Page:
restricted access Chapter Two. The System of Modern Metaphysics and the First of Its Primary Determining Grounds: The Mathematical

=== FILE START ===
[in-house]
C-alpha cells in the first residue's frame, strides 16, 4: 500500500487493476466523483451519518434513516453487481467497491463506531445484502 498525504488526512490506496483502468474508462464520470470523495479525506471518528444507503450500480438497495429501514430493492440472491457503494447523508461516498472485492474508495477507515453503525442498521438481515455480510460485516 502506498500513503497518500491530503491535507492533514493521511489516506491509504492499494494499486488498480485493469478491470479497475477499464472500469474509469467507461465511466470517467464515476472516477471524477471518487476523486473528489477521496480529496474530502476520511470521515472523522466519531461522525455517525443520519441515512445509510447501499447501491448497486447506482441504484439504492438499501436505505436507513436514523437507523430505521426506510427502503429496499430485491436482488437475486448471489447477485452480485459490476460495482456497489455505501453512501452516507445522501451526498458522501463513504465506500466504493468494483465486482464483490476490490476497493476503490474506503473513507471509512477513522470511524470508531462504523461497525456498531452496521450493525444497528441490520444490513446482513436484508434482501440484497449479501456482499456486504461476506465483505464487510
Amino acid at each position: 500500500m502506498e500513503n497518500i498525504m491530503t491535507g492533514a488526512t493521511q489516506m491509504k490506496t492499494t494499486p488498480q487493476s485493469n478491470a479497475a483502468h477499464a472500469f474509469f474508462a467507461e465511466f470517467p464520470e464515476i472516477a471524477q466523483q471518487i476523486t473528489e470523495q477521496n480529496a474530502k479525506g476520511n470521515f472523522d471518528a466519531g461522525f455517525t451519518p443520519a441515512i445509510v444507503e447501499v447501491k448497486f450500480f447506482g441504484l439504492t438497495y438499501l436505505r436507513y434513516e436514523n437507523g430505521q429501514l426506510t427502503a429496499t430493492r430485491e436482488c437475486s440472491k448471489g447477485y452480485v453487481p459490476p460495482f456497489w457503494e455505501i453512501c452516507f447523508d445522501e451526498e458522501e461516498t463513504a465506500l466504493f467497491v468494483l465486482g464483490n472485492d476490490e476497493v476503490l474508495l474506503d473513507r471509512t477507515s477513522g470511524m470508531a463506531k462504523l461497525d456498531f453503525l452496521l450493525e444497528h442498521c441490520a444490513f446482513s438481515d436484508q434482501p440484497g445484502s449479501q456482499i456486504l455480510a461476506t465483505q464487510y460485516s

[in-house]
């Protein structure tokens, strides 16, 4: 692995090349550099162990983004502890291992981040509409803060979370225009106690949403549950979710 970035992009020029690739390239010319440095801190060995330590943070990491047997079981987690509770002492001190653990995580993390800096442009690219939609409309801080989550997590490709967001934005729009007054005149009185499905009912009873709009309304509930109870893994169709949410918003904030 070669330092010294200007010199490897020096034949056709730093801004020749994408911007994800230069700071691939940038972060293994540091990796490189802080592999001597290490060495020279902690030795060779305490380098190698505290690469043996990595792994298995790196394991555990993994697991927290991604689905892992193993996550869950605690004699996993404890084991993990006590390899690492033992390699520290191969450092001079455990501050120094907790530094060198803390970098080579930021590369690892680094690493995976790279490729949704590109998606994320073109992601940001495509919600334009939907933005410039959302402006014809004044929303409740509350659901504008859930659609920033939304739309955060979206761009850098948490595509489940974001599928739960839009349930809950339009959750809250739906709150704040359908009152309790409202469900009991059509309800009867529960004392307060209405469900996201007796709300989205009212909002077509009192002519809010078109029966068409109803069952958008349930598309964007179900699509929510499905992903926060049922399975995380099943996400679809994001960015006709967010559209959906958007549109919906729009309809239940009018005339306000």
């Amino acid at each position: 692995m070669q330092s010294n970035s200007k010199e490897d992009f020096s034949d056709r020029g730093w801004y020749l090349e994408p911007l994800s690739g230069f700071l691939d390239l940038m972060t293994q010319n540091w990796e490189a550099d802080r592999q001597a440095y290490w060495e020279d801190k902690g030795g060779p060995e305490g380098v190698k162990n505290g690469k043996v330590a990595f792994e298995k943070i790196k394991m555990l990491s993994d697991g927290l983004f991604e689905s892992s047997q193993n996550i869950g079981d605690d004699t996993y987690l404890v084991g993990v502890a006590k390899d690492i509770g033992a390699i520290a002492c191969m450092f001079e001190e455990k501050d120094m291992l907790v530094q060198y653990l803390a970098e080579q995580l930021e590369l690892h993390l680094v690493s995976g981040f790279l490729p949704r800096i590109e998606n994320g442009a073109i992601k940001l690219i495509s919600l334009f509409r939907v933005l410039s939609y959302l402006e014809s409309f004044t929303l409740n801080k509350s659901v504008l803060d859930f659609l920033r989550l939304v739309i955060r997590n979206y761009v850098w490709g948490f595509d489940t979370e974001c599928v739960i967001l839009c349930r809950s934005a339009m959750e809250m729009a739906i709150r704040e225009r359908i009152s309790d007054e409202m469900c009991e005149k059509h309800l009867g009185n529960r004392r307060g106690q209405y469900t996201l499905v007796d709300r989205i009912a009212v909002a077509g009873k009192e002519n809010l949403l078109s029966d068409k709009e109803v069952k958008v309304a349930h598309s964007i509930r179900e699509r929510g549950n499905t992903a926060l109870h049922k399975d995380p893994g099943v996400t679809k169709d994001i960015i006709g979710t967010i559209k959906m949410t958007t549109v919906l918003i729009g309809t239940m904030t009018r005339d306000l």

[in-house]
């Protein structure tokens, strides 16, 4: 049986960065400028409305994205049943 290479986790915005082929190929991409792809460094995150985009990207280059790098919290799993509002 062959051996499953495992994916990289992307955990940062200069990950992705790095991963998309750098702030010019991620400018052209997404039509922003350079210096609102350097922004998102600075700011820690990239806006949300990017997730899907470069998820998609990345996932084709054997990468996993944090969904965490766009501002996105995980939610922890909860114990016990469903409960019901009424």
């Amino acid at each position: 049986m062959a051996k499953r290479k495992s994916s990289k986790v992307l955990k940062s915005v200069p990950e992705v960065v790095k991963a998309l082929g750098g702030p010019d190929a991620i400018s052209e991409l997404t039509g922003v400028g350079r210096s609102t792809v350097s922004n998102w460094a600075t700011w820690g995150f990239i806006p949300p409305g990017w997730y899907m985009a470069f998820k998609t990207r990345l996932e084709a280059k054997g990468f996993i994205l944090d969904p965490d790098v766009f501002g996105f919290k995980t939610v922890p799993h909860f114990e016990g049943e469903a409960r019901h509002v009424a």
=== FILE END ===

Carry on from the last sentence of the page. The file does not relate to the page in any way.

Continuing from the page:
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Chapter Two The System of Modern Metaphysics and the First of Its Primary Determining Grounds: The Mathematical§8. Preliminary remarks on the concept and meaning of the mathematical in metaphysics a) The task: a historical return to the turning points in the concept of metaphysics With this we have provided an initially satisfactory clarification of how the concept “metaphysics” was fleshed out in a decisive period of Western philosophy. The only thing we lack is the insight into the truly determining forces and driving powers of metaphysics, into what wants to assert itself there as a claim and urgent need for human beings. So now we must ask about the historical development that preceded this hardening of the concept of metaphysics that we have discussed. The development embraces the period from the first collection of the Aristotelian treatises in the first century bc to 1800. We cannot master this entire period, and not only on account of the extent and fullness of the questions to be treated; much of it has not even been researched at all yet. Why then the amazing fact that there is still no real history of Western metaphysics—not of the concept and word, much less of the thing itself? On the other hand, this is not so amazing if one sees to what trivialities the century of history, the nineteenth century, could devote itself. But for us now, what is decisive is not the completeness and seamlessness of the course of history, but the presentation of this course in its essential effects and effective implications for the future. We are trying, going backwards from Kant, to hold firmly to some characteristic turning points in the history of the concept of metaphysics, 23 with the initial intention of highlighting two points: I. The effects of both primary determining grounds that led to the development of the concept of metaphysics that we have presented. II. Allowing us to gauge how far this concept of metaphysics was driven away from the original Greek way of posing the question. Both together can serve as a first piece of evidence for our assertion that the history of Western philosophy is an accelerating decline from its inception. This is not to deny that such philosophy brought forth great works; to the contrary, the greatness of the inception is only that much more powerful. On I. The two primary determining grounds for the development of Western metaphysics: (1) the mathematical, (2) Christian theology (already highlighted). But all with the fundamental intention of clarifying and directing our own historical Dasein.1 The concept of metaphysics we have presented that Kant took as his basis (metaphysica specialis—generalis) was expressed as an academic concept by Christian Wolff2 and Crusius,3 as well as by Baumgarten and Meier,4 whose textbooks Kant took as the basis not just of his teaching , but also of his own research. Both Baumgarten and Meier not only provided a rigorous division of the entire doctrinal content of philosophy into disciplines, but also viewed these as derived from underlying fundamental disciplines and as rigorously, methodically constructed in themselves. The ideal and standard for this was mathematics, mathesis in the broadest sense: fundamental concepts and principles and rigorous deduction. (Cf. Preface to Ontologia, so-called Euclidea.)5 The mathematical is here shown to be the sole determining ground in the law of the development and completion of modern Western metaphysics. The significance of metaphysica generalis is not just as a “vestibule” but as a foundation. (Cf. Baumgarten’s starting point, Wolff.) But not simply taking over and promulgating a defunct doctrinal content—the doctrine was set in motion by Leibniz; hence the LeibnizWolff school. On Leibniz himself, cf. De primae philosophiae Emendatione .6 Precisely for Leibniz, who himself was a productive mathemati1 . Not forward to Hegel, but backward. 2. 1679–1754; Leipzig, Halle (mathematics), Marburg, Halle; extensive educational and writing activity. 3. {Christian August Crusius, 1715–1775.} 4. {Alexander Gottlieb Baumgarten, 1714–1762; Georg Friedrich Meier, 1718–1777.} 5. {Christian Wolff, Philosophia prima, sive Ontologia, methodo scientifica pertractata , qua omnis cognitionis humanae principia continentur (Frankfurt and Leipzig, 1729), Praefatio.} 6. {G. W. Leibniz, “De primae philosophiae Emendatione, et de Notione Substantiae ,” in Die philosophische Schriften von Gottfried Wilhelm Leibniz, ed. C. J. Ger24 The Mathematical in Modern Metaphysics [29–30] cian, mathematics became, as it was for Spinoza and Descartes before him, the prototype of all scientificity and thus also of the cognitive character of philosophy. To be sure, it...


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